Other positive effects of secondary school education for girls include a wide range of social and economic benefits for the girls themselves, their children and their communities. These include near-elimination of child marriage, lowering fertility rates by a third in countries with high population growth, and reducing child mortality and malnutrition.
China investing a lot into higher education
In 2013, China started a $250 billion-a-year investment in what economists call human capital. Just as the United States helped build a white-collar middle class in the late 1940s and early 1950s by using the G.I. Bill to help educate millions of World War II veterans, the Chinese government is using large subsidies to educate tens of millions of young people as they move from farms to cities.
Undergraduates do not matter as much for the economic competition of today’s advanced economies
Part of the issue is that undergraduates do not matter much and only those studying STEM are the main factor involved in technology.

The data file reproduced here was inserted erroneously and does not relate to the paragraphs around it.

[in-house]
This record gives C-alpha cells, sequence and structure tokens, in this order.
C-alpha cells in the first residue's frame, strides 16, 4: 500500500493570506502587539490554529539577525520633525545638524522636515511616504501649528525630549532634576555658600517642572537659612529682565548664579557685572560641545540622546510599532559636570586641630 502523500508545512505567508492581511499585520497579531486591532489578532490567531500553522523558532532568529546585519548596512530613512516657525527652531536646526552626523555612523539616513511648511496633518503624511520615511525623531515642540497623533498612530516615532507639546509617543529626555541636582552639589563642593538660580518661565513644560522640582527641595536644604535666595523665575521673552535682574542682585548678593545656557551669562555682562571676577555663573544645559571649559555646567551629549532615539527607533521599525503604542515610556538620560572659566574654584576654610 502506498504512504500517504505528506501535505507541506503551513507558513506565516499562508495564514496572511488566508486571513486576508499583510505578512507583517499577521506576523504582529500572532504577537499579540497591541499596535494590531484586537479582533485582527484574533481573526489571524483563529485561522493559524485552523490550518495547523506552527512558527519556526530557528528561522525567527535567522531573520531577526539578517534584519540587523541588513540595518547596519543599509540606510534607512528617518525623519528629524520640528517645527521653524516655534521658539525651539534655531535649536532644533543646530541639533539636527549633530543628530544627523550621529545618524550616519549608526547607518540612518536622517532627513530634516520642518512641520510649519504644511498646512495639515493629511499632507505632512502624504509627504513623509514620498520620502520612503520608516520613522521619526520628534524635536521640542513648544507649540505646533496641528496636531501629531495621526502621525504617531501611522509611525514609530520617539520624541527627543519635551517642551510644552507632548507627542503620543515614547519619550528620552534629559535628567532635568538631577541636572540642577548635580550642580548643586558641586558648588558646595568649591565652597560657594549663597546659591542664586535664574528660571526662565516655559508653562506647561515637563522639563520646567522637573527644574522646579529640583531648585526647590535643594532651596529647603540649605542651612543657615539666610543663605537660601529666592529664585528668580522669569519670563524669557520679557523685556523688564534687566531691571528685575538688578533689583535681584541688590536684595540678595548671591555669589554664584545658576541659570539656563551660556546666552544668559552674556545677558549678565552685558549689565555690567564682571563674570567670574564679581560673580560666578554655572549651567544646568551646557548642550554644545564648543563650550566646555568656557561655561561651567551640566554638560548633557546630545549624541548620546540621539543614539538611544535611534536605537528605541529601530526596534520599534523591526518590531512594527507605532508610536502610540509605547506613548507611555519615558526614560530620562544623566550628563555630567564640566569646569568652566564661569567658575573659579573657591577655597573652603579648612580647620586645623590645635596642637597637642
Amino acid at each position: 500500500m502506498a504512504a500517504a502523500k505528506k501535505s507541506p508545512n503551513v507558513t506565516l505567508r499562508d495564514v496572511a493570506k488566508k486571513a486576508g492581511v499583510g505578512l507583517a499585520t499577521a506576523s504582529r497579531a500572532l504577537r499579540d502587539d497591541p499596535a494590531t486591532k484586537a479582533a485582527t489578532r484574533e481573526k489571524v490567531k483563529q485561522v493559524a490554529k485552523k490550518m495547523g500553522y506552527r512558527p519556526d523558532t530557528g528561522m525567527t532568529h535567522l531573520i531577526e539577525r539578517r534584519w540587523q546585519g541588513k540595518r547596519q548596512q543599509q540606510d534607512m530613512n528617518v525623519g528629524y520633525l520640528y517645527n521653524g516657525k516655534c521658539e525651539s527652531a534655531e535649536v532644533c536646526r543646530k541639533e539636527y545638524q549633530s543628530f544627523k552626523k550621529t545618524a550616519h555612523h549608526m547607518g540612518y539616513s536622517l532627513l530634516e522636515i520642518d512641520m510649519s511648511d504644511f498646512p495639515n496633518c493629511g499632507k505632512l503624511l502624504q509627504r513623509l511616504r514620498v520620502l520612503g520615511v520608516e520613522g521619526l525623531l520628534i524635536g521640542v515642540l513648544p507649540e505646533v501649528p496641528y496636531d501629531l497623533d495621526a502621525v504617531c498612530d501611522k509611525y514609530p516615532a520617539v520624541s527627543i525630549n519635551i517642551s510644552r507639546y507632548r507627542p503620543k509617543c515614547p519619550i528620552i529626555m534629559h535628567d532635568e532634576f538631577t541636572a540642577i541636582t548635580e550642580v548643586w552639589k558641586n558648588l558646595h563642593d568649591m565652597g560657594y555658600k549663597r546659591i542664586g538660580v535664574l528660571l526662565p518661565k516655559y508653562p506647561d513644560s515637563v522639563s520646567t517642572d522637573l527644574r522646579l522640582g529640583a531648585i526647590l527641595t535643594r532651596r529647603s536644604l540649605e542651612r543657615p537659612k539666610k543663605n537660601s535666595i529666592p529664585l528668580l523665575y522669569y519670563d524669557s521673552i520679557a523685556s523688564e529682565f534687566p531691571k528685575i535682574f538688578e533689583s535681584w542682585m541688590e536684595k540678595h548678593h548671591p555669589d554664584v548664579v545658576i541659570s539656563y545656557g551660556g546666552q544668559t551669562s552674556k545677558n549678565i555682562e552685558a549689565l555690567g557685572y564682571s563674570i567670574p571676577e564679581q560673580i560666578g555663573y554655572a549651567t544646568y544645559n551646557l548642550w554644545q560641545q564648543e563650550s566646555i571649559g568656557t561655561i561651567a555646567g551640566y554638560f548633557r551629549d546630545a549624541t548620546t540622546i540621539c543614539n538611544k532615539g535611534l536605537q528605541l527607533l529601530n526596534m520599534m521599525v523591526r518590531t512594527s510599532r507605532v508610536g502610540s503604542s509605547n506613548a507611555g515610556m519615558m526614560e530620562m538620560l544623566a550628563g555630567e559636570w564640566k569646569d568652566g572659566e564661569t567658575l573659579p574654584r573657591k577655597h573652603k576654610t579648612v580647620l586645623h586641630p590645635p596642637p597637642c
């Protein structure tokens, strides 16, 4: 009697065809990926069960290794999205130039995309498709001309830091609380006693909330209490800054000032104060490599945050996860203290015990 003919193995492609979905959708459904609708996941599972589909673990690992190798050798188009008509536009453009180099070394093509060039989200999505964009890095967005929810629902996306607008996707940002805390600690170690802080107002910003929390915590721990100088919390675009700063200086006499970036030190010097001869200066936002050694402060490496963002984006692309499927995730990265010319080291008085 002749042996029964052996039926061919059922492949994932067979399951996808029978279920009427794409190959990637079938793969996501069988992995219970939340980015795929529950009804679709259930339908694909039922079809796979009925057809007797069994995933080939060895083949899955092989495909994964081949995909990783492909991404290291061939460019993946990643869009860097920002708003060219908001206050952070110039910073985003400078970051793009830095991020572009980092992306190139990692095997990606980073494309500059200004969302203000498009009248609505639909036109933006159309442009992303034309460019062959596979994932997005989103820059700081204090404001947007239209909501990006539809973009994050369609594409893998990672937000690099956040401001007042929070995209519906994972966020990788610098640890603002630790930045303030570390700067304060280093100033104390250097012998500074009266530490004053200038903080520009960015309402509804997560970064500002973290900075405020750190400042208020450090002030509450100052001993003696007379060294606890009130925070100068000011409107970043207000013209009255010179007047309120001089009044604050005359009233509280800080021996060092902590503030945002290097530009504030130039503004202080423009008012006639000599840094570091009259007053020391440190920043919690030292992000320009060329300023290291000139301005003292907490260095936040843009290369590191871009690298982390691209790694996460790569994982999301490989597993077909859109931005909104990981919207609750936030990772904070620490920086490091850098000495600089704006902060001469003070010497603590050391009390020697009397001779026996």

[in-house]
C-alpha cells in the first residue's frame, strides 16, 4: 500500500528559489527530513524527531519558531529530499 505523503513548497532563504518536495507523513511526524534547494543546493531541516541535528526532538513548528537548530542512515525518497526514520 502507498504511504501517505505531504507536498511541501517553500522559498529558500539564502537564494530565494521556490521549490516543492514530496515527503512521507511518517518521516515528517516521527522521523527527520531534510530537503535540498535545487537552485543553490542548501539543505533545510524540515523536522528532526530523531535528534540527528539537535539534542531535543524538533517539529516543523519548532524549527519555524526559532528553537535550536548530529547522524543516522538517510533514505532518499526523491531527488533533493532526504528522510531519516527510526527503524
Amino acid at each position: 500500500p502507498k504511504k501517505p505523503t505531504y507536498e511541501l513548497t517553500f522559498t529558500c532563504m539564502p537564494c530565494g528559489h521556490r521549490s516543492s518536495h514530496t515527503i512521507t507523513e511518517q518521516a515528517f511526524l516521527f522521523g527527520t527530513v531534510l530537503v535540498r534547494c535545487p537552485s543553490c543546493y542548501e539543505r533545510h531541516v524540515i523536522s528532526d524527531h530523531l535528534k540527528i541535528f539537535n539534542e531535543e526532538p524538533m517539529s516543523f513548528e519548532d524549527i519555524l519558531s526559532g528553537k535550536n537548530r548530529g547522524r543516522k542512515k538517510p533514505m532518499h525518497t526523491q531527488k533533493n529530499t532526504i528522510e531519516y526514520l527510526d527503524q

At the undergraduate level, 80 percent are United States residents. At the graduate level, the number is reversed: About 80 percent hail from India, China, Korea, Turkey and other foreign countries.
There are fewer Americans in hot STEM fields like computer science, which serve as talent pipelines for the likes of Google, Amazon, Facebook and Microsoft: About 64 percent of doctoral candidates and almost 68 percent in master’s programs last year were international students, according to an annual survey of American and Canadian universities by the Computing Research Association.
Part of the reason is the booming job market in technology. Americans do not see the need for an advanced degree when there are so many professional opportunities waiting for them. The price is too high when they have so much student debt already.
US retention of Grads
Most international students (48 percent) wish to stay in the United States after graduation, citing future job opportunities as the key factor influencing the desire to remain. Only 12 percent want to leave, but 40.5 percent are undecided. This latter group represents a sizeable pool of talented scientists and engineers who may—or may not—become part of the skilled U.S. workforce.